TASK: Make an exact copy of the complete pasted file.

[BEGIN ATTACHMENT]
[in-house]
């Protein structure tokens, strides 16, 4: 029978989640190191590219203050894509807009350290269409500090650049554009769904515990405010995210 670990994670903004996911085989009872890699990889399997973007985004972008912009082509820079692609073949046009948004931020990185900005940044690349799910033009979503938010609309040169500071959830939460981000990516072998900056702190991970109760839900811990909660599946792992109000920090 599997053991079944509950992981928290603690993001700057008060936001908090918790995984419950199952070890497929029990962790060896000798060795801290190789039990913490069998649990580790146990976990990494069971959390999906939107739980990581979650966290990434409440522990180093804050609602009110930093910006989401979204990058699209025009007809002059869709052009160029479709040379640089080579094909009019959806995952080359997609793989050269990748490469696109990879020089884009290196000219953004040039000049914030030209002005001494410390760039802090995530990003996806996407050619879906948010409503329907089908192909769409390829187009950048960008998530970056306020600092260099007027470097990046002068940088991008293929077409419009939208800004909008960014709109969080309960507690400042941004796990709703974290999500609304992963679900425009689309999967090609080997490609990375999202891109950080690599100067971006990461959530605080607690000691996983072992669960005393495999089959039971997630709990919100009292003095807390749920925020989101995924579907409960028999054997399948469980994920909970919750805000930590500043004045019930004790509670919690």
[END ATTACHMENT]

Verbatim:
[in-house]
């Protein structure tokens, strides 16, 4: 029978989640190191590219203050894509807009350290269409500090650049554009769904515990405010995210 670990994670903004996911085989009872890699990889399997973007985004972008912009082509820079692609073949046009948004931020990185900005940044690349799910033009979503938010609309040169500071959830939460981000990516072998900056702190991970109760839900811990909660599946792992109000920090 599997053991079944509950992981928290603690993001700057008060936001908090918790995984419950199952070890497929029990962790060896000798060795801290190789039990913490069998649990580790146990976990990494069971959390999906939107739980990581979650966290990434409440522990180093804050609602009110930093910006989401979204990058699209025009007809002059869709052009160029479709040379640089080579094909009019959806995952080359997609793989050269990748490469696109990879020089884009290196000219953004040039000049914030030209002005001494410390760039802090995530990003996806996407050619879906948010409503329907089908192909769409390829187009950048960008998530970056306020600092260099007027470097990046002068940088991008293929077409419009939208800004909008960014709109969080309960507690400042941004796990709703974290999500609304992963679900425009689309999967090609080997490609990375999202891109950080690599100067971006990461959530605080607690000691996983072992669960005393495999089959039971997630709990919100009292003095807390749920925020989101995924579907409960028999054997399948469980994920909970919750805000930590500043004045019930004790509670919690």